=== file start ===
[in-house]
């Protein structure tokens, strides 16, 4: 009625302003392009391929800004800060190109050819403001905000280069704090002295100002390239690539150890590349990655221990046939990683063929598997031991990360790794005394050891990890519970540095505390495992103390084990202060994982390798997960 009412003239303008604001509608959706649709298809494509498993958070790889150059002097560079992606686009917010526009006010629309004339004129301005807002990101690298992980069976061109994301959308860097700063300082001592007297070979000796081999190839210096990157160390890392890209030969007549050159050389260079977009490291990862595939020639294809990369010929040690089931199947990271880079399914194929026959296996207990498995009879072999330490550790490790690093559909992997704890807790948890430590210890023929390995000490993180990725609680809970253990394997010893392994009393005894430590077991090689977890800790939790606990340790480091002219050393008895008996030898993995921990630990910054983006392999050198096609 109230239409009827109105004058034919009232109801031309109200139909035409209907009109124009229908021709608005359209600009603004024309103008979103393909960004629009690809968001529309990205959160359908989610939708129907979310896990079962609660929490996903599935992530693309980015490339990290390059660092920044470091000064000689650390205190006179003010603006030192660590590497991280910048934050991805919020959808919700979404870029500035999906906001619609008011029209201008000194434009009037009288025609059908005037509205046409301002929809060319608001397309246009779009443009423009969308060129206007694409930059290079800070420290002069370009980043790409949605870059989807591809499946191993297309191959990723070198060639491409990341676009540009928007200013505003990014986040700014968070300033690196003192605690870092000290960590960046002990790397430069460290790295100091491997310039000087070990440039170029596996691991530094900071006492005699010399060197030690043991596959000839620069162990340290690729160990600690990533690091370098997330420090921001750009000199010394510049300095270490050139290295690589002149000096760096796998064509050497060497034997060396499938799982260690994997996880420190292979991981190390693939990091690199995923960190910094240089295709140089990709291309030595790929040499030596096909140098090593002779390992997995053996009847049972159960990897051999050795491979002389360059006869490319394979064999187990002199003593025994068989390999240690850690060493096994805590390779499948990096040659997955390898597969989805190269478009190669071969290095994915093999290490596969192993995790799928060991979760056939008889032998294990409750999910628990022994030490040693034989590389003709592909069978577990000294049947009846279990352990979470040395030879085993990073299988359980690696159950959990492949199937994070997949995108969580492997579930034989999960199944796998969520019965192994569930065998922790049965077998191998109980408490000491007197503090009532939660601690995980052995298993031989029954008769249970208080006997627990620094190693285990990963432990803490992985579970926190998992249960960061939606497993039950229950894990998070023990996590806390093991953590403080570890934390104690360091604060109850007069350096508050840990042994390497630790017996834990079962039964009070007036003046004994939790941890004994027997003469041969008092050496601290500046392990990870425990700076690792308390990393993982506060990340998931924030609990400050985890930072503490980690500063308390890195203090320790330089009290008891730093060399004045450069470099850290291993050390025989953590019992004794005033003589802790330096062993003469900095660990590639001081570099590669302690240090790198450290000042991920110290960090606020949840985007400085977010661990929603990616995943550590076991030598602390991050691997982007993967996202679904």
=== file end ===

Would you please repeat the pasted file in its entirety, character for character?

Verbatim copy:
[in-house]
């Protein structure tokens, strides 16, 4: 009625302003392009391929800004800060190109050819403001905000280069704090002295100002390239690539150890590349990655221990046939990683063929598997031991990360790794005394050891990890519970540095505390495992103390084990202060994982390798997960 009412003239303008604001509608959706649709298809494509498993958070790889150059002097560079992606686009917010526009006010629309004339004129301005807002990101690298992980069976061109994301959308860097700063300082001592007297070979000796081999190839210096990157160390890392890209030969007549050159050389260079977009490291990862595939020639294809990369010929040690089931199947990271880079399914194929026959296996207990498995009879072999330490550790490790690093559909992997704890807790948890430590210890023929390995000490993180990725609680809970253990394997010893392994009393005894430590077991090689977890800790939790606990340790480091002219050393008895008996030898993995921990630990910054983006392999050198096609 109230239409009827109105004058034919009232109801031309109200139909035409209907009109124009229908021709608005359209600009603004024309103008979103393909960004629009690809968001529309990205959160359908989610939708129907979310896990079962609660929490996903599935992530693309980015490339990290390059660092920044470091000064000689650390205190006179003010603006030192660590590497991280910048934050991805919020959808919700979404870029500035999906906001619609008011029209201008000194434009009037009288025609059908005037509205046409301002929809060319608001397309246009779009443009423009969308060129206007694409930059290079800070420290002069370009980043790409949605870059989807591809499946191993297309191959990723070198060639491409990341676009540009928007200013505003990014986040700014968070300033690196003192605690870092000290960590960046002990790397430069460290790295100091491997310039000087070990440039170029596996691991530094900071006492005699010399060197030690043991596959000839620069162990340290690729160990600690990533690091370098997330420090921001750009000199010394510049300095270490050139290295690589002149000096760096796998064509050497060497034997060396499938799982260690994997996880420190292979991981190390693939990091690199995923960190910094240089295709140089990709291309030595790929040499030596096909140098090593002779390992997995053996009847049972159960990897051999050795491979002389360059006869490319394979064999187990002199003593025994068989390999240690850690060493096994805590390779499948990096040659997955390898597969989805190269478009190669071969290095994915093999290490596969192993995790799928060991979760056939008889032998294990409750999910628990022994030490040693034989590389003709592909069978577990000294049947009846279990352990979470040395030879085993990073299988359980690696159950959990492949199937994070997949995108969580492997579930034989999960199944796998969520019965192994569930065998922790049965077998191998109980408490000491007197503090009532939660601690995980052995298993031989029954008769249970208080006997627990620094190693285990990963432990803490992985579970926190998992249960960061939606497993039950229950894990998070023990996590806390093991953590403080570890934390104690360091604060109850007069350096508050840990042994390497630790017996834990079962039964009070007036003046004994939790941890004994027997003469041969008092050496601290500046392990990870425990700076690792308390990393993982506060990340998931924030609990400050985890930072503490980690500063308390890195203090320790330089009290008891730093060399004045450069470099850290291993050390025989953590019992004794005033003589802790330096062993003469900095660990590639001081570099590669302690240090790198450290000042991920110290960090606020949840985007400085977010661990929603990616995943550590076991030598602390991050691997982007993967996202679904």